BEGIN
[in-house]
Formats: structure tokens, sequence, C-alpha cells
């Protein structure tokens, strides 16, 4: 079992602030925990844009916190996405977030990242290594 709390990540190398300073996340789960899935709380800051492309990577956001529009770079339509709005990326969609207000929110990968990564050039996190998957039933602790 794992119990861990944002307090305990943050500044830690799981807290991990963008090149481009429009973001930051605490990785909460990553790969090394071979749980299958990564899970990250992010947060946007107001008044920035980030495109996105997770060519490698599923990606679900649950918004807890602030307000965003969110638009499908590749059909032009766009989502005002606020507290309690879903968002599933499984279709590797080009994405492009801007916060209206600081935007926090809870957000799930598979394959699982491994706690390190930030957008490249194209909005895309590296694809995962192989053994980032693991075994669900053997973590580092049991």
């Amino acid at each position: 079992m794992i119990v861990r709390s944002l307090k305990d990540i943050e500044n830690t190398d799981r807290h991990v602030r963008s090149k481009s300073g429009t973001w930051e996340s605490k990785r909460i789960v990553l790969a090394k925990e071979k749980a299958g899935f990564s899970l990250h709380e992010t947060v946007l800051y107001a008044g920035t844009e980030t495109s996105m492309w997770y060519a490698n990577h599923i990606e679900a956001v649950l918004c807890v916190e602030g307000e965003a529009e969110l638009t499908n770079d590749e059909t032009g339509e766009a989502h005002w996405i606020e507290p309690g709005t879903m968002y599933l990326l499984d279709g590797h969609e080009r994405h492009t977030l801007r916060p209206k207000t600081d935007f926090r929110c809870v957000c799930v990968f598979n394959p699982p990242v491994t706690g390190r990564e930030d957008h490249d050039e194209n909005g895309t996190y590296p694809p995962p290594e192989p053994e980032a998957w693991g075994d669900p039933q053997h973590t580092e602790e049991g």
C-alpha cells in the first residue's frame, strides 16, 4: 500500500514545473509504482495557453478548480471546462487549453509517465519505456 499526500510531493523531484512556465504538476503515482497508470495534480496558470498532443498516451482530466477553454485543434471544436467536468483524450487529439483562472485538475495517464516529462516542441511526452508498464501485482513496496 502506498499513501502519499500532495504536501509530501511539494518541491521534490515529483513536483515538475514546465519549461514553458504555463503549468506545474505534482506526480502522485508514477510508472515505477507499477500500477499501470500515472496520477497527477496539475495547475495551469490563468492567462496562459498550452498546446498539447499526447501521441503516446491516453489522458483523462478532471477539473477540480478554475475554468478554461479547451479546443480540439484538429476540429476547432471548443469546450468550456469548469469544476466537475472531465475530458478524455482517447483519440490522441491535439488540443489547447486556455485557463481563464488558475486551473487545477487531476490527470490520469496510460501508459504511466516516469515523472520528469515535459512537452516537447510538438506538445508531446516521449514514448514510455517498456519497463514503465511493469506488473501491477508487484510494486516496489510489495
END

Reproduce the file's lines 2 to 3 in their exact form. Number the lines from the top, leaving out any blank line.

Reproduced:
Formats: structure tokens, sequence, C-alpha cells
């Protein structure tokens, strides 16, 4: 079992602030925990844009916190996405977030990242290594 709390990540190398300073996340789960899935709380800051492309990577956001529009770079339509709005990326969609207000929110990968990564050039996190998957039933602790 794992119990861990944002307090305990943050500044830690799981807290991990963008090149481009429009973001930051605490990785909460990553790969090394071979749980299958990564899970990250992010947060946007107001008044920035980030495109996105997770060519490698599923990606679900649950918004807890602030307000965003969110638009499908590749059909032009766009989502005002606020507290309690879903968002599933499984279709590797080009994405492009801007916060209206600081935007926090809870957000799930598979394959699982491994706690390190930030957008490249194209909005895309590296694809995962192989053994980032693991075994669900053997973590580092049991």